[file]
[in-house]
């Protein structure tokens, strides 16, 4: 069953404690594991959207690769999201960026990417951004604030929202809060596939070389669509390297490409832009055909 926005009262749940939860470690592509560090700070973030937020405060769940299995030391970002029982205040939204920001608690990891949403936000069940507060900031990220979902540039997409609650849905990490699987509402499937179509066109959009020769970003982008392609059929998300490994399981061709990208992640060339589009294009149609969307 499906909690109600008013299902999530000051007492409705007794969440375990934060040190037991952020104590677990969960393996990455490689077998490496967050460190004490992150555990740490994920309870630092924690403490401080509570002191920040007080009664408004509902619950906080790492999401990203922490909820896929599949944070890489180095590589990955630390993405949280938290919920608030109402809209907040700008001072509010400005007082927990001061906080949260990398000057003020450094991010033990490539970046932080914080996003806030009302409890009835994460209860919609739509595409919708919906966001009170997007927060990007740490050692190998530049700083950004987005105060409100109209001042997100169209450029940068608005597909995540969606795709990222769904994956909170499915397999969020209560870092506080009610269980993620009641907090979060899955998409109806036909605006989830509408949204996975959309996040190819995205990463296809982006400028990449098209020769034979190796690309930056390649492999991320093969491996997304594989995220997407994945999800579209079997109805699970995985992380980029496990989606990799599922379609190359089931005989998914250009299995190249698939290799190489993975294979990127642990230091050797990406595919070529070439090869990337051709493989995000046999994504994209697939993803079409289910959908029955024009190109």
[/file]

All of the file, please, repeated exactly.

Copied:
[in-house]
């Protein structure tokens, strides 16, 4: 069953404690594991959207690769999201960026990417951004604030929202809060596939070389669509390297490409832009055909 926005009262749940939860470690592509560090700070973030937020405060769940299995030391970002029982205040939204920001608690990891949403936000069940507060900031990220979902540039997409609650849905990490699987509402499937179509066109959009020769970003982008392609059929998300490994399981061709990208992640060339589009294009149609969307 499906909690109600008013299902999530000051007492409705007794969440375990934060040190037991952020104590677990969960393996990455490689077998490496967050460190004490992150555990740490994920309870630092924690403490401080509570002191920040007080009664408004509902619950906080790492999401990203922490909820896929599949944070890489180095590589990955630390993405949280938290919920608030109402809209907040700008001072509010400005007082927990001061906080949260990398000057003020450094991010033990490539970046932080914080996003806030009302409890009835994460209860919609739509595409919708919906966001009170997007927060990007740490050692190998530049700083950004987005105060409100109209001042997100169209450029940068608005597909995540969606795709990222769904994956909170499915397999969020209560870092506080009610269980993620009641907090979060899955998409109806036909605006989830509408949204996975959309996040190819995205990463296809982006400028990449098209020769034979190796690309930056390649492999991320093969491996997304594989995220997407994945999800579209079997109805699970995985992380980029496990989606990799599922379609190359089931005989998914250009299995190249698939290799190489993975294979990127642990230091050797990406595919070529070439090869990337051709493989995000046999994504994209697939993803079409289910959908029955024009190109």